Emily, which is eccentric. It appears that the narrator is on the outside looking in, and giving his or her version of the life and events leading to the death of Emily.
The more recently flourishing discussion of the narration has centered on the narrative voice, whether it is distinct from or coincident with the voice or voices of the town.
Those readers who have made strong arguments for a distinct persona have differed widely in characterizing it.
Nicklaus Happel, for example, believes that the narrator is somewhat aloof from the town and that, in the course of his narrative, he shows sympathy for Emily to atone for past neglect.
On this question, also, there is little agreement. Is Emily a black widow who devours her unsuspecting lover? A desperate and slightly crazed spinster who kills to possess him?
Denied natural outlets for her emotions, perhaps she is forced into madness or a fantasy world? Is she a victim, then, of time, the town, her father, or her own repressed sexuality? Others suggest that our feelings should be mixed.
Such varied disagreement about our basic responses to the story may indicate that it, like "The Turn of the Screw," simply does not seem to allow us to reach a single definitive understanding. On the other hand, it may be that we have been asking the wrong questions or asking our questions in the wrong way.
Let us then attempt to look at "A Rose for Emily" from a slightly different point of view, keeping in mind the major questions that have puzzled other critics, but also trying to find new or, at least, untried questions that might help to increase our understanding and appreciation.
Beginning with section one, let us look closely at the text and our responses to it. The first sentence introduces the antagonists: When Miss Emily Grierson died, our whole town went to her funeral: Such a construction used by an artist who compared the short story to the lyric poem in its demands for exactness and economy, should lead us to suspect that the town may require as much of our attention as Emily.
The town comes to her funeral, not in grief to mourn the passing of a beloved member of the community, but out of curiosity and respect for a defunct institution.
In the first sentence, we are already disposed to side with Emily as a victim for there is no evidence that she is regarded with deserved hate or disgust.
On the contrary, she seems to have been a pillar of the community. Although the second paragraph seems to move our attention from Emily and the town to her house -- a house such as we often see in Gothic Romances -- we are shown a similar set of antagonists. The house appears to be the victim of the town, too.
Having been surrounded by commercial interests, it is "stubborn and coquettish" in its decay. The last sentence of the paragraph suggests that Emily's removal to the cemetery is parallel to the house's removal from selectness.
The house stands in a neighborhood of obliterated august names as her grave is among "the ranked and anonymous" graves of Civil War soldiers.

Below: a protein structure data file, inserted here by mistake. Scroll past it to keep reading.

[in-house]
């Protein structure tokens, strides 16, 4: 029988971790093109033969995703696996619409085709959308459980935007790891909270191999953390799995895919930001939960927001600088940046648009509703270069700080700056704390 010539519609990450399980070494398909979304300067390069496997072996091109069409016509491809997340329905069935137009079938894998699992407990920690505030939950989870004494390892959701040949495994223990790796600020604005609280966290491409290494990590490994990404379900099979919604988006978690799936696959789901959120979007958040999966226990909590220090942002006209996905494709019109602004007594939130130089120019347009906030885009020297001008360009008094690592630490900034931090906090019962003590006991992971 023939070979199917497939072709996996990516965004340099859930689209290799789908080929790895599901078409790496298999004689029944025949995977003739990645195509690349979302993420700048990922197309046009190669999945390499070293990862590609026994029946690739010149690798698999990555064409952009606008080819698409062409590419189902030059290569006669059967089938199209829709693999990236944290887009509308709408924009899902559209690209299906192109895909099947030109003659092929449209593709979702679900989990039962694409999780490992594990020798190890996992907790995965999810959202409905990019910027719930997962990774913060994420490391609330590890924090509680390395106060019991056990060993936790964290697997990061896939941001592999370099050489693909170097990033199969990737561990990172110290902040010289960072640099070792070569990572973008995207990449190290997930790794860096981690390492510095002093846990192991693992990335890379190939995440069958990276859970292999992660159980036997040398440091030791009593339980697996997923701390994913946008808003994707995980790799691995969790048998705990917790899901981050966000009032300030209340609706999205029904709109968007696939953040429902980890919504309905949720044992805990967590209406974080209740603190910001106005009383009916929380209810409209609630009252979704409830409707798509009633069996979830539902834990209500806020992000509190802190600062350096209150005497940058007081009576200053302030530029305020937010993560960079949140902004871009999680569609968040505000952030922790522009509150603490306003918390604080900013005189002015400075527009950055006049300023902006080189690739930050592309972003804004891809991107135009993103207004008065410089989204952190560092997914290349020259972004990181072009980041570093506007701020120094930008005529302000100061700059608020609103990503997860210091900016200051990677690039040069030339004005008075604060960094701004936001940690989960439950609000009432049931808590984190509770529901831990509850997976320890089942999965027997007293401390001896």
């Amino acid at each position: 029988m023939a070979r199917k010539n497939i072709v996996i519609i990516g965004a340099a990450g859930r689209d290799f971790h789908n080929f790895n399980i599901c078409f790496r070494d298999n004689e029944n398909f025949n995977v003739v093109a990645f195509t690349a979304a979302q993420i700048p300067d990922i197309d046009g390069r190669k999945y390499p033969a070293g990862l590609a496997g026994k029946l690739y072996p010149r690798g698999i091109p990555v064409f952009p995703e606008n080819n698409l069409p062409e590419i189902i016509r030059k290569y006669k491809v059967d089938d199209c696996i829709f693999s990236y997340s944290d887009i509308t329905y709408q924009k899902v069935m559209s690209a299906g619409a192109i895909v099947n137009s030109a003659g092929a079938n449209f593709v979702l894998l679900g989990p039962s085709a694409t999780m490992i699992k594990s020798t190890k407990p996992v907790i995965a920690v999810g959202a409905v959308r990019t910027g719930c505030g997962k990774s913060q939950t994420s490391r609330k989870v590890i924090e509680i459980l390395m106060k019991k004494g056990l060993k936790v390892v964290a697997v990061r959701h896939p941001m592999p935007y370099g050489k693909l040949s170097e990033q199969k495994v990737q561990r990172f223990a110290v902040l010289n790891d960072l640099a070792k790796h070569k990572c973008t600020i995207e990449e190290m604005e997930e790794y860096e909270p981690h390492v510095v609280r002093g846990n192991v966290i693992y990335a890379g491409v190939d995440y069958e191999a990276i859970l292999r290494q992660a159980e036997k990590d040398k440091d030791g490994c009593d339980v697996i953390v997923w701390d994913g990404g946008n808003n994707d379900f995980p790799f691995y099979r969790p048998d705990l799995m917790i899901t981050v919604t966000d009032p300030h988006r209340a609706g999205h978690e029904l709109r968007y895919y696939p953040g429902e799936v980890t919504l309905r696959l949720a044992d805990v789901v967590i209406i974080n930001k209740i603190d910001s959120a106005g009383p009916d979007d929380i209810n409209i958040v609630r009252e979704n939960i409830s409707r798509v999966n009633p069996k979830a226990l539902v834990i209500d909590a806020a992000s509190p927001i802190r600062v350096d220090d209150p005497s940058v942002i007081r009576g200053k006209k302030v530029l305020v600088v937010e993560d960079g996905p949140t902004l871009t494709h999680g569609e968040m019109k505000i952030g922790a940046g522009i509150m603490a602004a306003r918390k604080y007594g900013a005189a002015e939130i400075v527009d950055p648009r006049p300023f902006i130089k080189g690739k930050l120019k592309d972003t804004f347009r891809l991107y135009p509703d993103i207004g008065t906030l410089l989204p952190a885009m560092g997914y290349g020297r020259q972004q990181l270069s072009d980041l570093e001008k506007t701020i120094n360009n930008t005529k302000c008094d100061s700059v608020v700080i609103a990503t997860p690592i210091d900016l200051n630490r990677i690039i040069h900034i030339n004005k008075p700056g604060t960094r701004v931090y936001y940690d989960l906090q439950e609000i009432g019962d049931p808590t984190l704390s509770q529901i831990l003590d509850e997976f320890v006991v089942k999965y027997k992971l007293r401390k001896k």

The parallel works in reverse also, suggesting that the house is a kind of tomb. In each case, Emily and her house are not the agents but the victims. Of what are they the victims?
The house seems clearly to be decaying, a victim of time, yet it may not necessarily be a natural process that changes the most select street to a commercial area. As Emily's house is invaded by the townspeople in the first paragraph, so her neighborhood is invaded by commercial interests rather than preserved for the value it may once have had.
It is suggested, then, that the men's "respectful affection" is a hollow emotion, hollow as would be the suggestion that her house is still standing because of the town's sentimental nostalgia. There is also in this second paragraph a curious statement, the judgment that the house is "an eyesore among eyesores.
It is significant because it alerts us that we are perceiving through a consciousness that not only sees and generalizes, but also judges. Before we have seen an actual incident, we have a sense of antagonistic forces and a judging narrative consciousness.
The remainder of the first section presents a brief history of Emily's taxes, beginning with their remission by Colonel Sartoris: Colonel Sartoris, the mayor -- he who fathered the edict that no Negro woman should appear on the streets without an apron -- remitted her taxes.
Emily, as impoverished aristocracy, is somewhat like the former slaves; she becomes a duty, obligation, and care.An analysis of the setting of “A Rose for Emily” by William Faulkner’s William Faulkner is one of the greatest writers of the twentieth century.
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A Rose For Emily and Other Short Stories of William Faulkner study guide contains a biography of William Faulkner, literature essays, quiz questions, major themes, characters, and a full summary and analysis of each his short stories, including a Barn Burning summary.
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